Bailey’s favorite KUVO host, Rodney Franks, hosted the 4 to 8 p.m. slot since 1995, spinning a mix of contemporary and classic jazz.
“Rodney is the voice of that station to me,” Bailey said. “He’s the person I look forward to hearing talk, his humor and his knowledge of the music. He’s spent his life studying that form.”
Earlier this year, Franks’ voice disappeared from the air. So did another favorite of Bailey’s: Susan Gatschet, who one KUVO listener recently described at a meeting with the station as “my spirit animal,” adding “I love her.” Jazz musicians remember her for attending nearly all of their shows and being an ambassador between KUVO and the community.
Both Franks and Gatschet were fired, and they were not alone in having rough departures, Franks said.
Longtime host Janine Santana said she was also pushed out, with her hours cut so short she was no longer eligible for benefits and her schedule altered to conflict with her dying son’s medical appointments.
Matthew Goldwasser, a volunteer who ran a one-hour show, also said he was iced out after raising concerns with Rocky Mountain Public Media leaders.
Gatschet was not available for comment.
The loss of those four hosts left listeners and staff wondering why and where their favorite personalities — on-air talent some considered friends and others family — had disappeared.
Amanda Mountain, CEO of Rocky Mountain Public Media, declined to comment on the specific reasons staff and volunteer hosts left out of respect for their privacy.
Lando, KUVO’s general manager who has been in the process of retiring for several years, said the changes stemmed from conversations with Ramirez back in February.
“Me and my program director, Max Ramirez, who I hired at that time, we were reassessing our programming and how to appeal to younger audiences, and just really looking at the face of jazz, as it is today, how the music was evolving, where the influences were coming from,” Lando said. “And we realized that we really needed to kind of expand our horizons.”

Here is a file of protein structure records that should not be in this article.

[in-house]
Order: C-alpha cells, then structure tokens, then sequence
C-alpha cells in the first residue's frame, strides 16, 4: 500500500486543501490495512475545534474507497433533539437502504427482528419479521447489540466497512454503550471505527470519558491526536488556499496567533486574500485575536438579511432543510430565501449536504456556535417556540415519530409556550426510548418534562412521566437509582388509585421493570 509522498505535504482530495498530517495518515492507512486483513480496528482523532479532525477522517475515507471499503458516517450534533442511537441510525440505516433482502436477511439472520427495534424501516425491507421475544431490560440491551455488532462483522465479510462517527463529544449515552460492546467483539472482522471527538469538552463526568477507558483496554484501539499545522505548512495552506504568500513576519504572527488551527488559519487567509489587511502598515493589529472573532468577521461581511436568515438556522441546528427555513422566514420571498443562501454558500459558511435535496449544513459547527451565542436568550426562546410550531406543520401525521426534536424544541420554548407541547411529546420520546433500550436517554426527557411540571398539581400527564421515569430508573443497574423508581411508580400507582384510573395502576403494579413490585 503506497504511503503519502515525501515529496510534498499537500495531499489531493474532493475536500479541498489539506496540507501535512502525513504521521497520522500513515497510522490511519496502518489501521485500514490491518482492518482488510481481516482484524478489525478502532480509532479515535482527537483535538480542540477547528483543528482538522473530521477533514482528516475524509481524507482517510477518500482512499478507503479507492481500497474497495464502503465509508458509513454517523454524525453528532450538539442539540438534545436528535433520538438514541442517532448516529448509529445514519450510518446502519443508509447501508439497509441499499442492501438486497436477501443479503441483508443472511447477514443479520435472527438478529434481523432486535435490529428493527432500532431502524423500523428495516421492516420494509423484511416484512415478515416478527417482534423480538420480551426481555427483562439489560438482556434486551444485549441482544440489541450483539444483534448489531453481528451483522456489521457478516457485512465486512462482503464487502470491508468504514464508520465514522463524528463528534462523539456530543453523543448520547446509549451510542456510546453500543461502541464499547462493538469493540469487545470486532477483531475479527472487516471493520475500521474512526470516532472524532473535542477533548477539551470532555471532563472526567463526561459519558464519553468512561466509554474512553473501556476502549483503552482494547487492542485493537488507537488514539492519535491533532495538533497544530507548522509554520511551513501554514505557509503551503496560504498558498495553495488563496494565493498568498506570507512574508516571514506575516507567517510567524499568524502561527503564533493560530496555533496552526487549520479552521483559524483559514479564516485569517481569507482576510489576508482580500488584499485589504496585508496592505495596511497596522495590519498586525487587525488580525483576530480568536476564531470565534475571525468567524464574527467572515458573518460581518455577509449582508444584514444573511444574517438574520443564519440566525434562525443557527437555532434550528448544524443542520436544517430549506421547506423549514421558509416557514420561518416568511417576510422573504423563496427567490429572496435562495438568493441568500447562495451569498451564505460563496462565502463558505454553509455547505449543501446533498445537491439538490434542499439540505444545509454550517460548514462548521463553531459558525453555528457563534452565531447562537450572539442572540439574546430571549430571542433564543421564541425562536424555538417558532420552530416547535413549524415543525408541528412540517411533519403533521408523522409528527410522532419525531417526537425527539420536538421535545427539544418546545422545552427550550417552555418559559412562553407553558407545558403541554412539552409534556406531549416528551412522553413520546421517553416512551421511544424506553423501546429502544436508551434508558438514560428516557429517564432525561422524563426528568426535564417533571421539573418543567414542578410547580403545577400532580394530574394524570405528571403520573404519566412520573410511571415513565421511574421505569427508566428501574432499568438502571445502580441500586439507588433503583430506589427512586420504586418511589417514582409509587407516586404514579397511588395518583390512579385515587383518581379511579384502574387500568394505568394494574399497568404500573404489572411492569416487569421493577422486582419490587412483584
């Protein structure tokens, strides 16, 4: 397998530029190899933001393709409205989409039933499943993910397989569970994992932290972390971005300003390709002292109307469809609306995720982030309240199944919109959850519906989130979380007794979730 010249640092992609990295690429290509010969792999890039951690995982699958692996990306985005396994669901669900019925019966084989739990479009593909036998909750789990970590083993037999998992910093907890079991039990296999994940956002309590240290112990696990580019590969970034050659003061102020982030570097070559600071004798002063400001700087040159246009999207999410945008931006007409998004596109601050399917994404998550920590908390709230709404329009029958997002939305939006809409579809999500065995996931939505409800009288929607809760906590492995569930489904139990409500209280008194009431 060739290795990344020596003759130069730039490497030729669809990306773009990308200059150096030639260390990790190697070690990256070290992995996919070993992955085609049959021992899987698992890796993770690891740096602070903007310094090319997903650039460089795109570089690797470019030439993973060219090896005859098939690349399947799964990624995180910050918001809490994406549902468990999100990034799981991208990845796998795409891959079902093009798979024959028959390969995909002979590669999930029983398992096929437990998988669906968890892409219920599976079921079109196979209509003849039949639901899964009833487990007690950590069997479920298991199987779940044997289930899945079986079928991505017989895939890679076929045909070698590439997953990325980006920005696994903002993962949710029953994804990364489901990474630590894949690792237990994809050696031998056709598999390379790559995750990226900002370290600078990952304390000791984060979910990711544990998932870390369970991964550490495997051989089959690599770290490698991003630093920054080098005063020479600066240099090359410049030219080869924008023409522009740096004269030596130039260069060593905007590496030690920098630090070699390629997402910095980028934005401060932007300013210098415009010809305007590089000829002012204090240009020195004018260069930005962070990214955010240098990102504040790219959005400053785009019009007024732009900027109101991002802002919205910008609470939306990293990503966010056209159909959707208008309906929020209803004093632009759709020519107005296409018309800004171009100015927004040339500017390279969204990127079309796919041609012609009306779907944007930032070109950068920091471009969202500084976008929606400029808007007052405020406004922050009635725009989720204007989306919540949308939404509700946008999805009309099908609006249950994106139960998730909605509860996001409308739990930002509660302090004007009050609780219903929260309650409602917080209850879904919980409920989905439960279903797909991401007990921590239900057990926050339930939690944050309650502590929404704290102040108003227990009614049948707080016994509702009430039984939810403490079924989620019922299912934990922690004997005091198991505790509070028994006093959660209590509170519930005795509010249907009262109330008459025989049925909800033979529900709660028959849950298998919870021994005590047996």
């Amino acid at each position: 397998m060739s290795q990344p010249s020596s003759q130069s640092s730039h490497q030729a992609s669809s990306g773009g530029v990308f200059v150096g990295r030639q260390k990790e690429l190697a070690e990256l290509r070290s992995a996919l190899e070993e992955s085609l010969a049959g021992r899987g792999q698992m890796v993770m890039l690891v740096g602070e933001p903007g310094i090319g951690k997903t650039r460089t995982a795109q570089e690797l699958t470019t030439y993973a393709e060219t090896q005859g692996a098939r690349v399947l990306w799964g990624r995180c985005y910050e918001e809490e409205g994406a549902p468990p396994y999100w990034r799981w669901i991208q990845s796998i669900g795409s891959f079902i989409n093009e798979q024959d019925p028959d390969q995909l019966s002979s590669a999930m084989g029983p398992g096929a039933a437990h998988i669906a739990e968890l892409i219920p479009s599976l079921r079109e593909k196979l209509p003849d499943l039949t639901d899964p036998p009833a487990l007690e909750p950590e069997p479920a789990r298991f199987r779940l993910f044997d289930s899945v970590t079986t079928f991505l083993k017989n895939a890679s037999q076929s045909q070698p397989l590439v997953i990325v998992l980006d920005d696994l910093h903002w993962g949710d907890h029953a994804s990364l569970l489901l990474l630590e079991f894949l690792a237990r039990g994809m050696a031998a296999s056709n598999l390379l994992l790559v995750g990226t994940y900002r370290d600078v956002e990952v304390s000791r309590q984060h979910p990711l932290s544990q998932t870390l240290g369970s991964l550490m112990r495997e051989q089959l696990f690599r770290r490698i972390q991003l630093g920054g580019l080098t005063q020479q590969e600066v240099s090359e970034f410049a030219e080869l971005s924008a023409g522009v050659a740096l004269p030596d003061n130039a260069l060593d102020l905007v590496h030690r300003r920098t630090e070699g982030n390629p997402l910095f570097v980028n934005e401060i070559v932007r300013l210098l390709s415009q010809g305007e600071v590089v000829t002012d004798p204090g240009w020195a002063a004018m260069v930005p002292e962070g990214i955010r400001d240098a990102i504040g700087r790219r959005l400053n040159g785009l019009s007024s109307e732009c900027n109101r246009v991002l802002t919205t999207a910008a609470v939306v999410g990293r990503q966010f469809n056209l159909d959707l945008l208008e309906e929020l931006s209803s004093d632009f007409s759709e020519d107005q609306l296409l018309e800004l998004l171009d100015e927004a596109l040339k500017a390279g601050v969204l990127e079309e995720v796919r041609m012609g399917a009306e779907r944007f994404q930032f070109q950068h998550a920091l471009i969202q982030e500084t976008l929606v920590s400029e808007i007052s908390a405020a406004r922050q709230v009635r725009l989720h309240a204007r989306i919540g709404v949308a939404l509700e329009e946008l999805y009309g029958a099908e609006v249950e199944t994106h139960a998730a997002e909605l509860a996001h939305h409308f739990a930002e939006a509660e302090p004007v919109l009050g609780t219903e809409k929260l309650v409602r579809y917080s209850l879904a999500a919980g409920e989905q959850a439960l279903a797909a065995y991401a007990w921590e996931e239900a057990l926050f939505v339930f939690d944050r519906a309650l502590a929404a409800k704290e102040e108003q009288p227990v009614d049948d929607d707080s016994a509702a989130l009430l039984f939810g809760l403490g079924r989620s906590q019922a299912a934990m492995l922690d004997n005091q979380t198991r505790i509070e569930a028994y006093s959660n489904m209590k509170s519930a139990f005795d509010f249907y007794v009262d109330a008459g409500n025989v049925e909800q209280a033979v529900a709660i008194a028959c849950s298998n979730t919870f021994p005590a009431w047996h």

From the beginning, KUVO’s gone through programmatic shifts to connect with the wider community. When Flo Hernandez Ramos and other Latinas set out to found a Spanish-language public radio station back in the ’80s, they spoke with the broader community and learned that what people really wanted was an English-language jazz station.
So they pivoted and delivered. Shifting to meet the community where it’s at is in the organization’s DNA. And over the years, as jazz has evolved, so has KUVO’s programming.
But with change comes disagreements, and when staff resisted new directions, they ended up leaving — some by their own choice and others by the station’s.
“There’s going to be people who are completely on board,” Lando said. “There’s gonna be others who aren’t quite on board.”
Franks described the programming direction as a “dumpster fire” and said both Ramirez and Lando were “out of touch.”